Monday, July 15, 2024
Where to store your copy of Dale Carnegie's "Stop Worrying?" Immediately next to your bed on the night table. Then, if you awake in the night you will catch of glimpse of it, and knowing it is there if you need it, you can roll over and go back to sleep. Photo: Rita Smith
Opinion/ColumnRita Smith's Blogs

Cancer was hard: surprisingly, worry was harder. This book saved me.

This piece was written in 2005 when I was in treatment for breast cancer; I had not expected to ever repost it, mainly because I remain stubbornly determined to never think about cancer if I can help it.
However, the simple act of donating a “Stop Worrying” gift basket to Healthy Minds’  Silver Dinner provoked so many heartfelt comments from friends and co-workers struggling with anxiety and stress that I felt compelled to update and post this piece, dedicated to sharing Dale Carnegie’s brilliant book “How to Stop Worrying and Start Living.”
Mental illnesses, particularly depression, have become virtually epidemic in Canada in 2013. Dale Carnegie predicted this in 1944 – and he laid out clear, concise, practical strategies to overcome stress and worry half a century before the rest of the world was even thinking about it. Written in plain language and with great humour, this book can help you cope with everything from the most trivial irritation to the worst life-shattering event. I hope you will buy it and read it, and use it to enjoy a happier, healthier life.
(2005)
 The good news is: Dale Carnegie’s principles to reduce stress and worry work, like a charm, virtually 100 per cent of the time. I know, because I’ve been living them night and day for five months now.
The bad news is: the reason I’ve been living them for five months is because in April I was diagnosed with Stage Two breast cancer (malignant and metastizing).  
Monday July 4th I sat in the Oncology Department of Toronto East General Hospital while a very kind nurse slowly injected two enormous, horse-sized syringes of vile-looking red liquid into my IV line.
“Are you very far along in your treatment?” the elderly patient seated to my left inquired. “How long have you been coming in?”
I paused to think about timelines before answering.
“Geez, to be truthful, it’s hard to say,” I responded. “In February I found a lump, in March I had a mammogram, April I had a biopsy, May I had my first surgery, June I had my second surgery and today, here I am in Chemo. It’s been such a blur – I sort of feel like I got hit by the Breast Cancer Bus.”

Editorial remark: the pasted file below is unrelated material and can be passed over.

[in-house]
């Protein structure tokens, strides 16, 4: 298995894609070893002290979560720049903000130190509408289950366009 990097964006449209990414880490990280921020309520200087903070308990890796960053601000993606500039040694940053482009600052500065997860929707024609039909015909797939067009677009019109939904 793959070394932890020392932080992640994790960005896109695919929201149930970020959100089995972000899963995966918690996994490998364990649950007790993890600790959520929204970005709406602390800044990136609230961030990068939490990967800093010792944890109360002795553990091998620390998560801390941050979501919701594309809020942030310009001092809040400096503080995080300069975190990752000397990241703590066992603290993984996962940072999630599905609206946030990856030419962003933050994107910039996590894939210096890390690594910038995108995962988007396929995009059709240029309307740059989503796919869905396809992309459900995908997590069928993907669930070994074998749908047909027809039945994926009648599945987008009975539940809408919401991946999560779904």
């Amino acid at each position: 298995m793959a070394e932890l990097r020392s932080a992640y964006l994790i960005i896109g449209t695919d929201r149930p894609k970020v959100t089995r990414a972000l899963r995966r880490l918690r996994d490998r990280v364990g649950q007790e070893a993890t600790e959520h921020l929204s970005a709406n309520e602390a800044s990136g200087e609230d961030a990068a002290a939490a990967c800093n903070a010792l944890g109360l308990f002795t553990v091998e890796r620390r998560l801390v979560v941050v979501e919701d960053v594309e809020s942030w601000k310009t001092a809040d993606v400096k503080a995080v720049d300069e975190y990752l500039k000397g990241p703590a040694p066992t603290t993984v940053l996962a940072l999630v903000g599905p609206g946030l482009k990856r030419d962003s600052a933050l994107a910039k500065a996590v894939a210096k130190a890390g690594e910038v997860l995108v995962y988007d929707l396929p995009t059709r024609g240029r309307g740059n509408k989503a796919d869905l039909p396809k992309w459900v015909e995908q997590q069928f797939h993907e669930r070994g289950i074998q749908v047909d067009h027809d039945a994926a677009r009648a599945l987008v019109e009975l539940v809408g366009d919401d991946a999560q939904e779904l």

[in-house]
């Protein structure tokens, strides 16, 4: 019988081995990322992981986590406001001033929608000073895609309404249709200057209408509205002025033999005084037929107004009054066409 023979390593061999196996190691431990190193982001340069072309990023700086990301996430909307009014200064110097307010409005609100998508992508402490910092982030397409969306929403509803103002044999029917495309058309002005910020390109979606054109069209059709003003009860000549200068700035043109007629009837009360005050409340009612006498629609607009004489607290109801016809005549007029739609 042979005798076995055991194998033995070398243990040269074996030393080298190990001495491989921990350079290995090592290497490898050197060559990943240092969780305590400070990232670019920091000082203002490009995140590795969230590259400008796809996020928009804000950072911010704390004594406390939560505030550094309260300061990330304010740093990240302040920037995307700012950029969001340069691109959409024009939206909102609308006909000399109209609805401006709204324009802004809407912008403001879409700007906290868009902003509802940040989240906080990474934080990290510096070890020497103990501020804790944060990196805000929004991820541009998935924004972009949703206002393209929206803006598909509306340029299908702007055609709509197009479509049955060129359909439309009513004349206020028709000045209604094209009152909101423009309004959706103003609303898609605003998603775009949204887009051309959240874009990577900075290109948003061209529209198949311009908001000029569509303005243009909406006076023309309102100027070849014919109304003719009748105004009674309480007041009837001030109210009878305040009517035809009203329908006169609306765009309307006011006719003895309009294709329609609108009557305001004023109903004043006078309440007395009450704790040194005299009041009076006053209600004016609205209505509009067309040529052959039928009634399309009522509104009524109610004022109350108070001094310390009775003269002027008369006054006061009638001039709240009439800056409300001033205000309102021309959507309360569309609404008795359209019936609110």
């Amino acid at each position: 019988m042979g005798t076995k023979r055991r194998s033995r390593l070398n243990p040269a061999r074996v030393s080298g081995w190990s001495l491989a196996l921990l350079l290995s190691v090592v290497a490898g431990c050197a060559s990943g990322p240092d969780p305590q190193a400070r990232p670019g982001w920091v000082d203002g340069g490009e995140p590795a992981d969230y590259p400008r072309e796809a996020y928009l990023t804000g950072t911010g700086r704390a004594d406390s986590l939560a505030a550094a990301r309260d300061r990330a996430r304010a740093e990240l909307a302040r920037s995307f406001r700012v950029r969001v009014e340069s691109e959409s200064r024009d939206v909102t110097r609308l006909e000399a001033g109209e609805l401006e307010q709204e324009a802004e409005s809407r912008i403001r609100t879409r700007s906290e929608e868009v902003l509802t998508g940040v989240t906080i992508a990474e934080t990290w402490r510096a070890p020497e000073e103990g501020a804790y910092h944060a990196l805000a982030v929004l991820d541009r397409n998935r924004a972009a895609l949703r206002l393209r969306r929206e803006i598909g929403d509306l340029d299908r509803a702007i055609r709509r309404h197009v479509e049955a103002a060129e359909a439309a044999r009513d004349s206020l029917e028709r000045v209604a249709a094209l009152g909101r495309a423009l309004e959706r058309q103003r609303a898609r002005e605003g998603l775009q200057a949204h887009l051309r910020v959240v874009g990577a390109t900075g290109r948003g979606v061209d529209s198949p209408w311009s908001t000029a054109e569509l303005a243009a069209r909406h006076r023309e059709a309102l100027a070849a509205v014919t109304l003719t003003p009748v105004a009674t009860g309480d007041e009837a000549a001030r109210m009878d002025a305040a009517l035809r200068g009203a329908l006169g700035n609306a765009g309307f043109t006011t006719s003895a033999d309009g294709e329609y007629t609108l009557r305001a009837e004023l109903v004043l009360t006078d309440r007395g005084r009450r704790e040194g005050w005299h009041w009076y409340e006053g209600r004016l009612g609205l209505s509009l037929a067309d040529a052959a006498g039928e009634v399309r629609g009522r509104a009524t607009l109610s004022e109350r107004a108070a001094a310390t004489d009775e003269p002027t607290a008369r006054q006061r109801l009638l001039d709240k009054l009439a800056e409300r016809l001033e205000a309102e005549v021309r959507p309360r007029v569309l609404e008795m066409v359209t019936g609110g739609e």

My nurse howled with laughter. “I’ve heard it described in lots of ways,” she gasped, “but never quite like that!”
Actually, the visual image fits the experience exactly. There I was, standing blithely in the middle of an empty open road – good health and opportunity stretching as far as the eye could see when WUMP! I got hit by a huge, speeding bus with a giant pink ribbon fluttering on its side.
I didn’t so much get run over as plastered on to the front bumper and hauled along for a wild, careening ride. We descended into deep valleys (“the lump has the appearance of a cancerous lesion”) and over high hills (“we hope you can get away with a lumpectomy and radiation”) through muddy swamps (“the cancer has spread to your lymph nodes”) and dusty, bumpy roads (“You will need chemotherapy. The bad news is your hair will fall out, but the good news is you’ll go through instant menopause.”)
One of the cheerful ironies of the whole process has been the fact that I spent so much time running and getting in shape over the winter. I noticed that the words “half-marathoner” were penned in at the top of every one of my medical charts. Finally, unable to contain my curiosity any longer, I made the mistake of asking my oncologist why everyone noted the fact that I had run a half marathon.
“Oh, because you are young and fit and healthy,” she explained enthusiastically, “we can hit you really hard!” She illustrated this by slamming her closed fist into her open hand. “We can give you the MOST toxic chemicals, because you’ll be able to tolerate it. If you were 70 and infirm, the chemo itself might kill you and there’d be much less we could do for you.”
“Wow,” I winced, trying to muster up some enthusiasm. “The most toxic chemicals. That’s great news! I’m so glad. Thank you for telling me that.”
***
I kept as busy as my surgery and radiation schedule would allow. During the daytime and when teaching classes at night I could stay focused on the positive, but frequently I would awake in the wee small hours in a cold sweat, heart pounding, my mind racing from one catastrophic scenario to the next.
From death or dismemberment in the worst case to mere poverty in the best, it seemed I was watching a fast-moving display of horror footage that reeled out endlessly in the early morning hours. The room would spin and my bed seemed to dip and dive like a roller coaster. It got so bad that soon I would be terrified just to open my eyes and find myself awake in the dark.
“Oh, no!” I would recoil instantly. “It’s 2:00 am and I’m awake! Here it goes again – the Panic Attack Nightmare Terror Episode!”
After several wretched weeks. I realized I was living one of Dale Carnegie’s fundamental truths: